Biopsy cases 1-2
Case 1. An 18-year-old girl presented with a history of severe headache not responding to medical treatment. Headache was accompanied by nausea and vertigo and for 2 months by syncope. The symptoms began after contusion of the brain that she had undergone in a road accident 2 years ago. Since then she had been treated with Lamitrin because of suspicion of epilepsy. At admission, neurological examination and routine laboratory tests were normal. MRI of the brain revealed a round cyst measuring 14 mm in diameter in the pineal gland region (Fig. 1A). The cyst compressed and modulated the quadrigeminal plate without signs of cerebral aqueduct obstruction. Size of the ventricular system was normal. Preoperative diagnosis was pineal cyst. Total resection of the cyst was accomplished by occipital-transtentorial approach. Postoperatively, the patient experienced
a gradually resolving Parinaud’s symptom, not present before surgery. Frequency and intensity of headache were significantly diminished. In the control MRI obtained 6 months after cyst resection the deformation of the quadrigeminal plate was partially reduced (Fig. 1B).
The patient was free of severe headache.
For the histopathological study small fragments of the cyst wall were obtained. Microscopically, the cyst wall consisted of layers of dense fibrillar gliotic tissue, containing Rosenthal fibres and a narrow zone of pineal parenchyma (Fig. 2A-B). Some segments of the cyst wall disclosed ependymal cells lining the inner glial layer (Fig. 2C). The external surface of the wall was covered by a thin band of connective tissue. Immunostains showed strong reactivity of GFAP in glial layers (Fig. 3A) and in dispersed interstitial astrocytes within pineal parenchyma, whereas the pineocytes were immunopositive for NFP and synaptophysin (Fig. 3B).
Case 2. A 17-year-old boy suffered for months severe headache with insomnia and occasional vertigo. The first MRI examination of the brain, obtained
6 months ago, demonstrated a cystic mass of irregular outline in the region of the pineal gland, with dimensions of 14×16×11 mm. The lesion showed inhomogeneous contrast enhancement and suggested tumour of the pineal gland. At admission, MR imaging showed the same appearance of the lesion as previously (Fig. 4). Neurological examination and laboratory tests, including tests for alpha-fetoprotein, CEA and HCG, were normal. The lesion was totally resected by the infratentorial supracerebellar approach. Postoperative course was uneventful, but headache symptoms were maintained.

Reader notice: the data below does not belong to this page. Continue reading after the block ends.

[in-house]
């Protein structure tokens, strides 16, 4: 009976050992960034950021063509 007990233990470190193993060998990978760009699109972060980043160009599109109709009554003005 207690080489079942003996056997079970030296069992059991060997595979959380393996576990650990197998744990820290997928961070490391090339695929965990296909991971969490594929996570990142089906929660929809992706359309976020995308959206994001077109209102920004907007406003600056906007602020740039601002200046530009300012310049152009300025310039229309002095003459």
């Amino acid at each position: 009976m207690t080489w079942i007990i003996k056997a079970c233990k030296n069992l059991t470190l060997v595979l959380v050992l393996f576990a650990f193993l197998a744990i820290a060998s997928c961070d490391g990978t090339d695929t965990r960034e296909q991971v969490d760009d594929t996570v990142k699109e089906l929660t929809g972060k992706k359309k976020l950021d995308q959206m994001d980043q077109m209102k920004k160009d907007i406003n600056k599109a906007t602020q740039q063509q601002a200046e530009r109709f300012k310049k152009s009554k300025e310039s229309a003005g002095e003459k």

Histopathological study of surgical specimens revealed multilocular cysts surrounded by bands of fibrous glial tissue (Fig. 5A) or directly by pineal parenchyma. The cyst cavities demonstrated variable dimensions and protein fluid content in some smaller ones. Rosenthal fibres within glial tissue and deposits of calcification within pineal parenchyma were observed (Fig. 5B). In immunohistochemistry, the layers of glial tissue showed strong reactivity for GFAP (Fig. 6A), whereas pineal parenchyma was stained with synaptophysin and NFP (Fig. 6B).
Autopsy cases 3-5
Case 3. A 69-year-old man, without history of disease, died suddenly because of rupture of the aorta aneurysm. Autopsy study of the brain revealed
a round tumour of 13 mm in diameter, which was loosely attached with leptomeninges of the brain stem and resembled meningioma. On cross-section it was greyish and cystic. Microscopic examination of the tumour revealed a cystic body of the pineal gland, with a large cyst of 7 mm in diameter surrounded by a vast layer of fibrous glial tissue (Fig. 7A). In the adjacent pineal parenchyma numerous interstitial astrocytes and small areas of fibrillar gliosis with Rosenthal fibres were seen (Fig. 7B). The diagnosis was glial cyst of the pineal gland.
Case 4. A 34-year-old woman died because of post-alcoholic hepatic insufficiency.
At autopsy study, the brain was macroscopically unchanged. The pineal gland with size of 8 mm in diameter was multicystic in appearance on crosssection. Microscopically, there were several areas of gliotic tissue, exhibiting signs of cystic degeneration and formation of small cavities in the centre of some ones within the pineal parenchyma (Fig. 8A-B). Lobular arrangement of pineal cells was seen.
Case 5. A 66-year-old man died because of circulatory insufficiency. At autopsy study old postapoplectic foci were found in the brain. The pineal gland with diameter of 9 mm was multicystic in cross-section with the central cyst measuring 4 mm in the largest dimension. Microscopically there were multilocular cysts, in parts surrounded by glial fibrillar layers (Fig. 9A)
or directly by bands of pineal parenchyma, separating smaller cavities (Fig. 9B). Pineal parenchyma showed lobular architecture and obvious interstitial gliosis.